Gayle Saunders, Individually, and as Personal Representative of the Estate of Harold Saunders, Deceased, and Sarah Saunders v. Nathan Scott Robins, M.D.--Appeal from 237th District Court of Lubbock County (per curiam)

Annotate this Case
Download PDF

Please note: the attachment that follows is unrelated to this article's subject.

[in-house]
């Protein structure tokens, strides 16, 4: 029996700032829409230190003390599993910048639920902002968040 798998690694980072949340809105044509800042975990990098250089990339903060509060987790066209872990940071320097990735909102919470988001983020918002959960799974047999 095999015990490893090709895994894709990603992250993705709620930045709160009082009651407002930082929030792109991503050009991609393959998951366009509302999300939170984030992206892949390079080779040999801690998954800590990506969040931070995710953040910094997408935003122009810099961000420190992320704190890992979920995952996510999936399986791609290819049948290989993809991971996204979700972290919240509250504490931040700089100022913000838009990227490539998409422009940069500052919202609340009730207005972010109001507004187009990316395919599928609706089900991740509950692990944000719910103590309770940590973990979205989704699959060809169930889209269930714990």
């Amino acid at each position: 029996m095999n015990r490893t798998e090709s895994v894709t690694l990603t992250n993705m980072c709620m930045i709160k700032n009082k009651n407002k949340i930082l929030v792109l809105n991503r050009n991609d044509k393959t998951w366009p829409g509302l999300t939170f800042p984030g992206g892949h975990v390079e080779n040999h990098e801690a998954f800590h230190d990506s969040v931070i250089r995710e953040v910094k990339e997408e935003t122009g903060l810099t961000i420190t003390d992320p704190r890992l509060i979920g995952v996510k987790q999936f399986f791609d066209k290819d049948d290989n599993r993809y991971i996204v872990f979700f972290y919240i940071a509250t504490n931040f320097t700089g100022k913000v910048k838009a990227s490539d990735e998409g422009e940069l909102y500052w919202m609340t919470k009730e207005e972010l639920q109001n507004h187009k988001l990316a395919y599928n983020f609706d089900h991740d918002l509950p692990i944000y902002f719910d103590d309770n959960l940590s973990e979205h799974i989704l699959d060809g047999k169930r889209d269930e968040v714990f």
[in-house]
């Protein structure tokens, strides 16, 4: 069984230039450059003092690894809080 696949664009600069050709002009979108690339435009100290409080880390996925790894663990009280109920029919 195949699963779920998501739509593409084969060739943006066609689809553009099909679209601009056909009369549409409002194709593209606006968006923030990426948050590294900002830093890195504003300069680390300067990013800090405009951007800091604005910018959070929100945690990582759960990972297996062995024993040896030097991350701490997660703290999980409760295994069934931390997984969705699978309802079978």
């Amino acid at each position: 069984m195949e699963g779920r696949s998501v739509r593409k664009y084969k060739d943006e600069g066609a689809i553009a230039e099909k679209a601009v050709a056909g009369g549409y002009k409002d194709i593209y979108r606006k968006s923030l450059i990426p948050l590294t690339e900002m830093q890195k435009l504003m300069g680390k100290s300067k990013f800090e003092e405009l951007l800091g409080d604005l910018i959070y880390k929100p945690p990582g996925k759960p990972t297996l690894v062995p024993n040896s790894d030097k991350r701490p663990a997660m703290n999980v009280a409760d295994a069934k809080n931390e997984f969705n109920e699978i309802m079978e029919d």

NO. 07-11-0506-CV IN THE COURT OF APPEALS FOR THE SEVENTH DISTRICT OF TEXAS AT AMARILLO PANEL C JULY 18, 2012 _____________________________ GAYLE SAUNDERS, Individually, and as Personal Representative of the Estate of HAROLD SAUNDERS, Deceased, AND SARAH SAUNDERS, Appellants v. NATHAN SCOTT ROBINS, M.D., Appellee _____________________________ FROM THE 237TH DISTRICT COURT OF LUBBOCK COUNTY; NO. 2009-546,399; HONORABLE LESLIE HATCH, PRESIDING _____________________________ Memorandum Opinion _____________________________ Before QUINN, C.J., and HANCOCK and PIRTLE, JJ. Gayle Saunders, individually and as representative of the estate of Harold Saunders, and Sarah Saunders sued Dr. Nathan Robins for medical malpractice. The opinions of an expert were submitted by the Saunders to support their claim. However, they were struck by the trial court to the extent they related to a breach of the pertinent standard of care and proximate cause between the breach and injury. According to that court, the opinions relating to the breached standard of care were internally inconsistent and those relating to causation lacked adequate foundation. This then led the trial court to grant Robins no-evidence summary judgment on both breaching the standard of care and causation. The Saunders appealed the trial court s decision to strike the testimony and grant summary judgment. inconsistent. They did so by arguing that their expert s opinions were not No attack was levied upon the ruling that they also lacked adequate foundation, however. Thus, there remains one ground upon which the trial court s evidentiary ruling may be upheld (i.e., that the averments about the breach proximately causing injury lacked adequate foundation). Given this and the absence of any other evidence illustrating causation, we have no basis upon which to conclude that the trial court erred in disposing of the suit as it did. See Duff v. Yelin, 751 S.W.2d 175, 176 (Tex. 1988) (stating that in a medical malpractice case, the plaintiff must prove the negligence of the defendant proximately caused the injury alleged); Kimber v. Sideris, 8 S.W.3d 672, 675-76 (Tex. App. Amarillo 1999, no pet.) (stating that in reviewing a noevidence motion for summary judgment, an appellate court must ascertain whether the non-movant produced any evidence of probative force to raise a fact issue on the material questions presented). Accordingly, the summary judgment is affirmed. Per Curiam 2